In a section presented in dated weird-vision (woah, everything’s gone RED, man), Pink Floyd, fresh from the loss of Syd Barrett and the hiring of David Gilmour, play an appropriately spooky “Set the Controls for the Heart of the Sun” that builds in intensity to a huge crescendo before a startling jump cut clips the thing off in mid-flow. This technique, repeated throughout the film, has the intended effect: it shocks and refocuses the viewer, amplifying the significance of whatever is said next. However, it also tends to annoy you if you’re enjoying the mood shaped by the performance.

Cream – clearly the favourite band of the moment, given their prominence in the film – is found performing in a faux-live setting, shot entirely in close-ups, with audience noise annoyingly dubbed into the mix. Eric Clapton (all glasses, mustache, and golden curls) is nearly absent from the footage, while Ginger Baker’s thrilling Bam-Bam drumming is given front seat. The lack of even one wide shot, however, disconnects us from the performance in a profoundly disconcerting way. Without any prior knowledge of the group, you wouldn’t even know how many people were in the band.

There are a few moments of amusement and even significance amid the clutter. Eric Burden’s retrospective view (in 1968!) of LSD’s effect on the music industry (“now that the drugs are gone”) is fascinating; the use of Jimi Hendrix to symbolize sexuality is, while clichéd, provocative; the utter absence of any women (apart from an ironic Lulu who is otherwise completely silenced) speaks volumes; and Donovan’s immense propensity for hippie idealism (“the sea is so heavy, it really inspires me”) is great fun. Indeed, if the film is worth our time, it is for the extraordinary curiosity of a three-minute rant by none other than Anthony Burgess, author of A Clockwork Orange. His precise, prescient observations are so well-formed that we almost don’t care that we have no idea why in the world he is being interviewed, given that he has nothing whatever to do with the music industry.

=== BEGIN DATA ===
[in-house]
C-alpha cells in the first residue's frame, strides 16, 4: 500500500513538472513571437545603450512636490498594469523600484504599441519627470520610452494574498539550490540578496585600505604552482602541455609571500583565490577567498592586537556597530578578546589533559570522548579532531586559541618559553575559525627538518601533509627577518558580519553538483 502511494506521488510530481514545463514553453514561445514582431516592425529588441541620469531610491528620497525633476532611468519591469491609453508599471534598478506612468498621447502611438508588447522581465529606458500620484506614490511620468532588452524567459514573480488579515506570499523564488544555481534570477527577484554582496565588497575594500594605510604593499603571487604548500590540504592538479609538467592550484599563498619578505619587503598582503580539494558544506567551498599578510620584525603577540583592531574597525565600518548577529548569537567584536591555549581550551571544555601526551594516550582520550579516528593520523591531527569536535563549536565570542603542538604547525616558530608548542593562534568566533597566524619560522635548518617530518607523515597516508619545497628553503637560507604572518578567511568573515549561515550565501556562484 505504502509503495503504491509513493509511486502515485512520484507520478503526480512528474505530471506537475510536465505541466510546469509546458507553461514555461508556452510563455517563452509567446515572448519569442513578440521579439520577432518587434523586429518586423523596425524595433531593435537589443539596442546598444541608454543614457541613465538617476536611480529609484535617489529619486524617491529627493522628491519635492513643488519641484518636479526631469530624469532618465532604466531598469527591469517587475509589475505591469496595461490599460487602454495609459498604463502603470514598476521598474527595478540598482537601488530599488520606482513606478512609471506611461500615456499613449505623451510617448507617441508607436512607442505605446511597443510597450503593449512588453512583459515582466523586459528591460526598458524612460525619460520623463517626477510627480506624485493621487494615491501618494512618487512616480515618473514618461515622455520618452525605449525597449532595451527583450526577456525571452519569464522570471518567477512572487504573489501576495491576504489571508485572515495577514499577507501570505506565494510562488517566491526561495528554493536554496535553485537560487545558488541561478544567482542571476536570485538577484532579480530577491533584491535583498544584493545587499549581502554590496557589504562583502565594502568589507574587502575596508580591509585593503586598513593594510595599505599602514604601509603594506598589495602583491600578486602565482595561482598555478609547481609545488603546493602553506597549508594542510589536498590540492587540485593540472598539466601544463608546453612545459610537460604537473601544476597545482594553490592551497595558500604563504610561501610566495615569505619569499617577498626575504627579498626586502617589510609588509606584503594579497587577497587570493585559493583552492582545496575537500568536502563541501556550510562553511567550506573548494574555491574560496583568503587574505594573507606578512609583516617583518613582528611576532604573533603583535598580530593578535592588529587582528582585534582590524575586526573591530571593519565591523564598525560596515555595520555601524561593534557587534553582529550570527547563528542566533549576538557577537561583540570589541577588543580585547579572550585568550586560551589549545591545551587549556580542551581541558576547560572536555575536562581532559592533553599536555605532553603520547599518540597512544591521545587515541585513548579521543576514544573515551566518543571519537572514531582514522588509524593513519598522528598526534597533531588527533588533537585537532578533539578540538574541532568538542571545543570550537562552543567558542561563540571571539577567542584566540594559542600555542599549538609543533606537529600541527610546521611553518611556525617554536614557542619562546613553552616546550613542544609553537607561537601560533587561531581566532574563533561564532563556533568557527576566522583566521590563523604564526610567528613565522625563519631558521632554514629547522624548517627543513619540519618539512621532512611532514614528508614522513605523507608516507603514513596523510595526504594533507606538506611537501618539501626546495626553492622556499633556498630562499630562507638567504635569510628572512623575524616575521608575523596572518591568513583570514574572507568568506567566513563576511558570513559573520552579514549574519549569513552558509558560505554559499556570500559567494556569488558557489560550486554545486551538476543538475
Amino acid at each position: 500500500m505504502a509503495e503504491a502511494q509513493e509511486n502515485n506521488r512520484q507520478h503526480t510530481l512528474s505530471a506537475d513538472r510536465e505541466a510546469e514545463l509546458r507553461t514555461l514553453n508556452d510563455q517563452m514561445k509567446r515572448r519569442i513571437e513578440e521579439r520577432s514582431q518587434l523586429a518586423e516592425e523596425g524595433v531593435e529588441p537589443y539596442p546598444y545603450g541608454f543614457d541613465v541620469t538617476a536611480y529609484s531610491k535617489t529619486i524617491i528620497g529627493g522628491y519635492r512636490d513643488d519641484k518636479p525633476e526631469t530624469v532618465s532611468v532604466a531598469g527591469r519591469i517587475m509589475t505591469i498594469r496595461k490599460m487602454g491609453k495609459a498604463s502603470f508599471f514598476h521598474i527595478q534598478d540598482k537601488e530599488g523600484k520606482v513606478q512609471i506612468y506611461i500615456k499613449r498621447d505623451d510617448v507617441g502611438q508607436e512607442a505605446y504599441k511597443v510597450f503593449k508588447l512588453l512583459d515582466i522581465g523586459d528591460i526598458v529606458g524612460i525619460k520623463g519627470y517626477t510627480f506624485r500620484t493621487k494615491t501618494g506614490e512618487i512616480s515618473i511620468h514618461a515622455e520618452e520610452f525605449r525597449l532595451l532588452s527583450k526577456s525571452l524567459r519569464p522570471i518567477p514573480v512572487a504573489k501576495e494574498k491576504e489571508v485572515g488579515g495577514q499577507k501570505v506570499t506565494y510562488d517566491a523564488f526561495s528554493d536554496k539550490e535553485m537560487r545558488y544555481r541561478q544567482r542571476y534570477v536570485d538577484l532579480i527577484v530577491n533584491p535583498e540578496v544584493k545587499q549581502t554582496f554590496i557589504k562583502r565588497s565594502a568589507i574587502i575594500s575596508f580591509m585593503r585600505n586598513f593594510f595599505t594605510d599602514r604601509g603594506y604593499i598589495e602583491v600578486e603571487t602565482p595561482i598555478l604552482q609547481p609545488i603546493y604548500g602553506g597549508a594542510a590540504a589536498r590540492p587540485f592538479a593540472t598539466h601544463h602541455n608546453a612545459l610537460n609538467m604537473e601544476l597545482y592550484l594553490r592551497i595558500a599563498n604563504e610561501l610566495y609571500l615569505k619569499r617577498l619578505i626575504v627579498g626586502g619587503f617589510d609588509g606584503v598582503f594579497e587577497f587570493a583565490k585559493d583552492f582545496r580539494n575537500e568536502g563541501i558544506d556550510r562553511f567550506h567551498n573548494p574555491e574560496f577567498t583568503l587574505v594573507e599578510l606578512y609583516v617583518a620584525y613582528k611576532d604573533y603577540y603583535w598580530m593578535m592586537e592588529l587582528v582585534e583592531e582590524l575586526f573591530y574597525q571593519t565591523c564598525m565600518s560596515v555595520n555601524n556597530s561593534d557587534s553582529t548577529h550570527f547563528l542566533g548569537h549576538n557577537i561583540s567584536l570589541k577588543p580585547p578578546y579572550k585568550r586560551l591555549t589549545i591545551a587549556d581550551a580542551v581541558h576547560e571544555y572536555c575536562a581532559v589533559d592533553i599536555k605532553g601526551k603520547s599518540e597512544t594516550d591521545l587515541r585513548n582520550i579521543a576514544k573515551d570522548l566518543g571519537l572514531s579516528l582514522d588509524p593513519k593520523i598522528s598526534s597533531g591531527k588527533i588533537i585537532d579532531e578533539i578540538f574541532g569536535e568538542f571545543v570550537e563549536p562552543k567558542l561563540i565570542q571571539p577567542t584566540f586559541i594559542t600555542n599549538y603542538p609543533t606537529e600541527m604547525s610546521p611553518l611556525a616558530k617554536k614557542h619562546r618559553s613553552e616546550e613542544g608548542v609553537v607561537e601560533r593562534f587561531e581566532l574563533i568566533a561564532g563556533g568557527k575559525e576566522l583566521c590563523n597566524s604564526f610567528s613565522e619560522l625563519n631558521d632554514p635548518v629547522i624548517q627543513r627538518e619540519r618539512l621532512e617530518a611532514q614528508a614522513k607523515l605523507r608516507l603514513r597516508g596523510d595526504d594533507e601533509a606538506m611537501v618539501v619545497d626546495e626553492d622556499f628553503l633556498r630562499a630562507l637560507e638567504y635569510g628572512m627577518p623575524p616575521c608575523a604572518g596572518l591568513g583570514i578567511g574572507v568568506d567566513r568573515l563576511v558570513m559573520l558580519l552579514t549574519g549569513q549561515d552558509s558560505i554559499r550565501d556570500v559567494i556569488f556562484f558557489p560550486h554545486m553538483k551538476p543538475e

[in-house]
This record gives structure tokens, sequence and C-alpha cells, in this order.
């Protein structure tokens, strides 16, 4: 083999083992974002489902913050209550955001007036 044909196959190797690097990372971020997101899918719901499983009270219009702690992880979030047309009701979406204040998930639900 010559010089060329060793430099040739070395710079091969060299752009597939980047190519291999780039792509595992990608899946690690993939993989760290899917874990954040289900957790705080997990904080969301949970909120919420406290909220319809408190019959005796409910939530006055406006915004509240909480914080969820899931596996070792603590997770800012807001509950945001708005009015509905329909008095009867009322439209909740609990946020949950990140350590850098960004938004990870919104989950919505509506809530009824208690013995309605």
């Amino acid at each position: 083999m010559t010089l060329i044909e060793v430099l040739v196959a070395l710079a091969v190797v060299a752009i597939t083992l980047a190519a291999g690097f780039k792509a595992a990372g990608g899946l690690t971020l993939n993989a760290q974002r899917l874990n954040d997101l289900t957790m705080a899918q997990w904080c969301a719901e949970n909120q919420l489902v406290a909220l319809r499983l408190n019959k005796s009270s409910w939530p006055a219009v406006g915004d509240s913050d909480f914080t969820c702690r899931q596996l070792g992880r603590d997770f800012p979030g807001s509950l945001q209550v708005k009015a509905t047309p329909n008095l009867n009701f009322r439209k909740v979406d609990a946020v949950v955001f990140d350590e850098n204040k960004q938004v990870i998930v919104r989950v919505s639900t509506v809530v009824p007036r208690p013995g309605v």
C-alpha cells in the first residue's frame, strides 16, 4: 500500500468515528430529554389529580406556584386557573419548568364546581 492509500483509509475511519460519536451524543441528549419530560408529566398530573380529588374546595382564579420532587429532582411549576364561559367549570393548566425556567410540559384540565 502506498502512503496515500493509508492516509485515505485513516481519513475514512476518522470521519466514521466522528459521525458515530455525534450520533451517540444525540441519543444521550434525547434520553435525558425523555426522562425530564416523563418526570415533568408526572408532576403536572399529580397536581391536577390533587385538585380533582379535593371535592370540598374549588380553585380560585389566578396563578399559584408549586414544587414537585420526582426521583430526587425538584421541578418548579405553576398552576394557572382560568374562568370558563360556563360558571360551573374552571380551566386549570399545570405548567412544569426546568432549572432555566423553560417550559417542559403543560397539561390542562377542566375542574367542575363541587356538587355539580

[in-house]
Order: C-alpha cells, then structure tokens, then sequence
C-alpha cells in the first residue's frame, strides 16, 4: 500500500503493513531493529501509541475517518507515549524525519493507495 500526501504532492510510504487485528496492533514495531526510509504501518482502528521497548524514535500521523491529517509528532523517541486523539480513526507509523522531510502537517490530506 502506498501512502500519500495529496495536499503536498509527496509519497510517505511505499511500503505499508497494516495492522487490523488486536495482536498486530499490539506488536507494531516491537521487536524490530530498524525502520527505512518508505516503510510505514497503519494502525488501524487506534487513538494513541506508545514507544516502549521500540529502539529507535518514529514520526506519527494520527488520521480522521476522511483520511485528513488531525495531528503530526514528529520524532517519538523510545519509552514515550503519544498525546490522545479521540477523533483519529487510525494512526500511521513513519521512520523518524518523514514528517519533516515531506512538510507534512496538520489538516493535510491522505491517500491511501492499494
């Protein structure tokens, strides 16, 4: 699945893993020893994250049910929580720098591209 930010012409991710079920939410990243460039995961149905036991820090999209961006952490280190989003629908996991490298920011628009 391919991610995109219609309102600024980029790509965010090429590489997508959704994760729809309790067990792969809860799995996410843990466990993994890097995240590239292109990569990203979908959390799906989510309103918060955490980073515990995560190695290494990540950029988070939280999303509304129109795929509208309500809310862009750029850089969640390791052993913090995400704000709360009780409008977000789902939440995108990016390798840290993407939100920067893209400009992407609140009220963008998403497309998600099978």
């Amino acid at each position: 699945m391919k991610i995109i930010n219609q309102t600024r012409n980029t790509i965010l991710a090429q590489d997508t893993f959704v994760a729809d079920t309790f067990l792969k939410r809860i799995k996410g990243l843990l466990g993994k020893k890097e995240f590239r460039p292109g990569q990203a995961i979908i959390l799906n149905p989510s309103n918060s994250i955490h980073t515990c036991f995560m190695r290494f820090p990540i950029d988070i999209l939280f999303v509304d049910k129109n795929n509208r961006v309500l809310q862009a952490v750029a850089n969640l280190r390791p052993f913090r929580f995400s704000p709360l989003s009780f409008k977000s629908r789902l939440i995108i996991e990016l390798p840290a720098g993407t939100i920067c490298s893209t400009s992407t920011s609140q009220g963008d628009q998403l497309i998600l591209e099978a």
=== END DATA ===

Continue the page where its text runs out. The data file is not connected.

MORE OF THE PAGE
But such is the nature of this beastly film; we are offered no direction, apart from a mildly hilarious voice-over from the stuffedest shirt this side of Ed Sullivan. Rather, we are offered a bunch of truncated rock ‘n’ roll music, a series of not-altogether illuminating interviews with otherwise interesting people, and more than enough juxtapositions of such stuff with intensely graphic images of frightful carnage and real-time death to force the connection between rock ‘n’ roll and Burgess’ vision of ultra-violence. The obsessive, lingering footage of a young person staggering around, his or her body painted with sticking napalm, dreadfully engulfed in flames but still horrifically alive, agonizingly aware of what unspeakable awfulness had befallen them, plays out by way of ending to this “film of pop music”.

The limited extras consist of a recent single-camera interview with Tony Palmer that, at 40 minutes, lasts nearly as long as the film itself, and a slideshow of rock ‘n’ roll-themed cartoons by Ralph Steadman (for some reason). The DVD, quite inexplicably, comes with no booklet.

RATING 3 / 10